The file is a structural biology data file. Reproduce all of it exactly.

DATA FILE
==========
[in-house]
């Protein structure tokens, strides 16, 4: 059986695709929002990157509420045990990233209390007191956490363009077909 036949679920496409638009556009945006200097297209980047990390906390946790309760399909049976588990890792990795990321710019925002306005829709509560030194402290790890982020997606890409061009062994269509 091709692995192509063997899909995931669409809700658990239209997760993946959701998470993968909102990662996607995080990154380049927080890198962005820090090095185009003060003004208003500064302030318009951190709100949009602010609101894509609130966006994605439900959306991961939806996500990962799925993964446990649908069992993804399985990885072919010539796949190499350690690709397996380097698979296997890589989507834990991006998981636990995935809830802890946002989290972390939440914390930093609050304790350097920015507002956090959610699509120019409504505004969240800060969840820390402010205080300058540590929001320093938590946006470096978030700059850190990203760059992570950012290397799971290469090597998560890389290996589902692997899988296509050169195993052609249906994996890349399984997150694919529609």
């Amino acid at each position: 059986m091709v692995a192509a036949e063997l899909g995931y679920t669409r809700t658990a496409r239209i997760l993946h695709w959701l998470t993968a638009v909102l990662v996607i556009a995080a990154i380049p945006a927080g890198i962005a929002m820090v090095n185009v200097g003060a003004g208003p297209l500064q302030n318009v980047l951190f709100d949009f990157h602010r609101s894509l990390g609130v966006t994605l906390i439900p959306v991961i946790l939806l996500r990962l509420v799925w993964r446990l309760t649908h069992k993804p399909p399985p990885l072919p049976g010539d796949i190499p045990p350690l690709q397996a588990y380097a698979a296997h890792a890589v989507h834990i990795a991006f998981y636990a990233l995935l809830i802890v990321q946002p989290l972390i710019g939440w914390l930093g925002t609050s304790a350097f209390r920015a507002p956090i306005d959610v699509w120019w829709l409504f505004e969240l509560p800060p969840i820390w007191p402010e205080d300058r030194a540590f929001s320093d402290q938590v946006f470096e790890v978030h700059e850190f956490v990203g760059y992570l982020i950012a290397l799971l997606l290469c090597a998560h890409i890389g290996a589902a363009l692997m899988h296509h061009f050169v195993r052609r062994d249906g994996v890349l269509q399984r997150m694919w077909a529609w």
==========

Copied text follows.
[in-house]
């Protein structure tokens, strides 16, 4: 059986695709929002990157509420045990990233209390007191956490363009077909 036949679920496409638009556009945006200097297209980047990390906390946790309760399909049976588990890792990795990321710019925002306005829709509560030194402290790890982020997606890409061009062994269509 091709692995192509063997899909995931669409809700658990239209997760993946959701998470993968909102990662996607995080990154380049927080890198962005820090090095185009003060003004208003500064302030318009951190709100949009602010609101894509609130966006994605439900959306991961939806996500990962799925993964446990649908069992993804399985990885072919010539796949190499350690690709397996380097698979296997890589989507834990991006998981636990995935809830802890946002989290972390939440914390930093609050304790350097920015507002956090959610699509120019409504505004969240800060969840820390402010205080300058540590929001320093938590946006470096978030700059850190990203760059992570950012290397799971290469090597998560890389290996589902692997899988296509050169195993052609249906994996890349399984997150694919529609």
């Amino acid at each position: 059986m091709v692995a192509a036949e063997l899909g995931y679920t669409r809700t658990a496409r239209i997760l993946h695709w959701l998470t993968a638009v909102l990662v996607i556009a995080a990154i380049p945006a927080g890198i962005a929002m820090v090095n185009v200097g003060a003004g208003p297209l500064q302030n318009v980047l951190f709100d949009f990157h602010r609101s894509l990390g609130v966006t994605l906390i439900p959306v991961i946790l939806l996500r990962l509420v799925w993964r446990l309760t649908h069992k993804p399909p399985p990885l072919p049976g010539d796949i190499p045990p350690l690709q397996a588990y380097a698979a296997h890792a890589v989507h834990i990795a991006f998981y636990a990233l995935l809830i802890v990321q946002p989290l972390i710019g939440w914390l930093g925002t609050s304790a350097f209390r920015a507002p956090i306005d959610v699509w120019w829709l409504f505004e969240l509560p800060p969840i820390w007191p402010e205080d300058r030194a540590f929001s320093d402290q938590v946006f470096e790890v978030h700059e850190f956490v990203g760059y992570l982020i950012a290397l799971l997606l290469c090597a998560h890409i890389g290996a589902a363009l692997m899988h296509h061009f050169v195993r052609r062994d249906g994996v890349l269509q399984r997150m694919w077909a529609w």